Where could Michael Sam thrive?

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This will not be easy.

Let's not kid ourselves. There will be teams in the National Football League that will not be willing to draft Michael Sam because he is openly gay. They won't want the potential locker-room distraction or the onslaught of non-sports media that will descend on the team after the draft, for organized team activities, for minicamp, for training camp, for the first preseason game, for the first regular-season game.

There will be some teams that don't have strong enough leaders -- from ownership on down -- to embrace Sam. There will be some that don't have a roster of players secure enough to handle having a gay teammate. There are some teams that don't have organizational cultures or coaches that could accept Sam the person as well as Sam the player.

But there are some that do.

This is uncharted territory for the NFL, and many teams would prefer to steer clear of being the first franchise to employ an openly gay player. Teams make choices all the time about players that go beyond the typical measurables of height, weight, wingspan, 40 time and game statistics.

Building a successful NFL team is about more than just plugging in players at positions and expecting them to perform. It is about culture and chemistry, about understanding the personality of your team, about players' character. And it is about understanding what your team can handle and what it can't.

Not every team can handle an openly gay player. That is reality. It doesn't make it right, but it is true nonetheless.

At the same time, there are some teams that can handle Sam and almost certainly one that will. What matters more than anything to teams is whether Sam can play effectively at the professional level. Can he rush the passer against bigger, faster and stronger opponents than he typically faced at Missouri? At 6-foot-2 and 255 pounds, can he transition to outside linebacker in a 3-4 defense? Can he be an effective pass-rusher as a defensive end in a 4-3 scheme? Can he be a difference-maker on special teams?

Will Sam work hard? Will he be a team player? Will he have a realistic expectation for where he should be drafted, if his skills warrant him being drafted at all?

I could see a handful of teams more than willing to add a player who, by all accounts, has a high motor, is coachable and is a team-first guy.

The New England Patriots are a prime example. No coach wants to deal with outside distractions, but Bill Belichick has done the best job in the league of developing a culture where outside distractions rarely seep in. The Patriots' locker room is strong, led by veteran leaders such as quarterback Tom Brady and nose tackle Vince Wilfork.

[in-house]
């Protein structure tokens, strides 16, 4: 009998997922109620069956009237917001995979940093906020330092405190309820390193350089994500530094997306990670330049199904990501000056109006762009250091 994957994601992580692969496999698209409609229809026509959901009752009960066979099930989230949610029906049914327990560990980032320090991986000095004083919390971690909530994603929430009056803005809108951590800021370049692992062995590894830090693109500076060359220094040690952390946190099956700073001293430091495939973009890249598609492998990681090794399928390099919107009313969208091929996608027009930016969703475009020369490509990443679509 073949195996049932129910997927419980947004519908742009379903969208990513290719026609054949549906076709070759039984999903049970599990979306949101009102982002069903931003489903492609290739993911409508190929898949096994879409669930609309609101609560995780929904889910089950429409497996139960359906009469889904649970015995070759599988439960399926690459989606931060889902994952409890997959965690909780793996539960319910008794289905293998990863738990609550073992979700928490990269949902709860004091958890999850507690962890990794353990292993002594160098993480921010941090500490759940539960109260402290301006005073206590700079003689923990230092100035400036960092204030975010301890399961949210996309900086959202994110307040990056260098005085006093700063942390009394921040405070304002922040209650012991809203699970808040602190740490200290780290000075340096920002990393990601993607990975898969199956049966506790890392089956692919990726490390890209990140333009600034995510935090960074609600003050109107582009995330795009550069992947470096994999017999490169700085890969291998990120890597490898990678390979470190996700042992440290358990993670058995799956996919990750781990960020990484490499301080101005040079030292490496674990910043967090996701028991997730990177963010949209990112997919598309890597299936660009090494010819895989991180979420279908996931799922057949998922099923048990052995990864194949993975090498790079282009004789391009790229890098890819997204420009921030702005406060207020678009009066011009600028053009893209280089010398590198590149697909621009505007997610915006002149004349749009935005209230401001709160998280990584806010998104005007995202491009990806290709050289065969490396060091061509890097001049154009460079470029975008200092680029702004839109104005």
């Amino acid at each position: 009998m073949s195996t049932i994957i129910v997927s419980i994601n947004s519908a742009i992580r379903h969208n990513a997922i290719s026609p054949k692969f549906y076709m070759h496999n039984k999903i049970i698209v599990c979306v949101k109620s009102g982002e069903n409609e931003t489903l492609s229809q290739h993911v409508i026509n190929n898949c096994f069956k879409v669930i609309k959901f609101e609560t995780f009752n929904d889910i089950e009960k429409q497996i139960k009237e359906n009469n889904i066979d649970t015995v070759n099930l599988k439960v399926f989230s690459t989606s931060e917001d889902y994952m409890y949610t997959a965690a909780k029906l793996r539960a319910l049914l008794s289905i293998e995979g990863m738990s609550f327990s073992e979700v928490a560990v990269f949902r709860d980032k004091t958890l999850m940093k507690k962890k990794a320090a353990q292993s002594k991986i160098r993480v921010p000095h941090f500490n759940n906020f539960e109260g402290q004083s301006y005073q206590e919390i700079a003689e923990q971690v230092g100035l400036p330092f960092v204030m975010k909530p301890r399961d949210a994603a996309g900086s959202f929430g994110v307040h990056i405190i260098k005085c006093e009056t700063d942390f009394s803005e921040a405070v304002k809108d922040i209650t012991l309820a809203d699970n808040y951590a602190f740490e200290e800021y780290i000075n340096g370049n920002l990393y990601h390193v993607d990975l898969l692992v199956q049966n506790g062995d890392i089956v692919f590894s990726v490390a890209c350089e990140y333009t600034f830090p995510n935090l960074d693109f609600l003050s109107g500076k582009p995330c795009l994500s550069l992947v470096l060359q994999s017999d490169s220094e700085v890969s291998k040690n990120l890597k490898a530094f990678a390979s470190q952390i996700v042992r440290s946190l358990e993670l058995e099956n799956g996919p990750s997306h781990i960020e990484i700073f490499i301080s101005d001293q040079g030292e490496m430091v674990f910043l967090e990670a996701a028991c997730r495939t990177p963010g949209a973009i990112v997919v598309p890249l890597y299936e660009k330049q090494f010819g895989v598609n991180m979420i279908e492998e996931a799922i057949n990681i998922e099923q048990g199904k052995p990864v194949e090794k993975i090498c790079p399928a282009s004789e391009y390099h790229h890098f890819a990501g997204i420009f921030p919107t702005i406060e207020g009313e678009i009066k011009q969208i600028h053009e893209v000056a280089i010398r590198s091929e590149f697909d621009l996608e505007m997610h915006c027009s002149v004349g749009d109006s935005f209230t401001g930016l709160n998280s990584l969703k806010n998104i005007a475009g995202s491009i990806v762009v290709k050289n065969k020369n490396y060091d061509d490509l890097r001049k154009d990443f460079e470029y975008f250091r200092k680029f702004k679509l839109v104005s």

The Patriot Way might be an urban legend, but Belichick has a way of limiting distractions. It is why he was willing to invite the Tim Tebow circus to New England last year, and that didn't turn into a circus. It is why he traded for Aqib Talib, who brings on- and off-the-field issues to the table, and then was able to maximize Talib's talents. It is why he took a chance on Randy Moss and why Moss thrived with the Patriots.

Belichick demands a lot from his players, and he does not tolerate any foolishness that detracts from the team's ultimate goal. It is his way or the highway. Players understand that. They might not adore Belichick the man, but they respect Belichick the coach. Three Lombardi Trophies will do that.

The Seattle Seahawks are another example. The Seahawks' culture is vastly different than the Patriots', but it is obviously one that has proved successful. Seattle coach Pete Carroll and general manager John Schneider have created an atmosphere in which the players regard each other as brothers. It isn't just lip service. They believe in one another. They thrived last season by truly believing it was them against the world.

And it worked.

The Philadelphia Eagles are another possibility. The Eagles withstood the first major crisis of the Chip Kelly era -- Riley Cooper's racial epithet -- because Michael Vick touted the power of second chances and forgiveness. Cooper's remark could have shattered the Eagles' locker room last season, but it didn't.

Last season in Philadelphia was all about the program, the program, the program. With each win, it became easier to believe in what Kelly was preaching. That's why a team that finished 4-12 in Andy Reid's final season was able to win the NFC East one year later. Not everybody was friends with Cooper, but Eagles players knew he could help them win. That's what mattered most.

There are undoubtedly other organizations that would welcome Sam. The New Orleans Saints, Green Bay Packers, Denver Broncos, Baltimore Ravens, Pittsburgh Steelers and the New York Giants -- teams with proven head coaches, veteran quarterbacks and established cultures -- immediately come to mind.

Ultimately, whichever team decides to draft Sam or sign him as an undrafted free agent will do so for one reason: It believes he can help win football games. In the end, nothing else should matter, even if it won't necessarily be easy.

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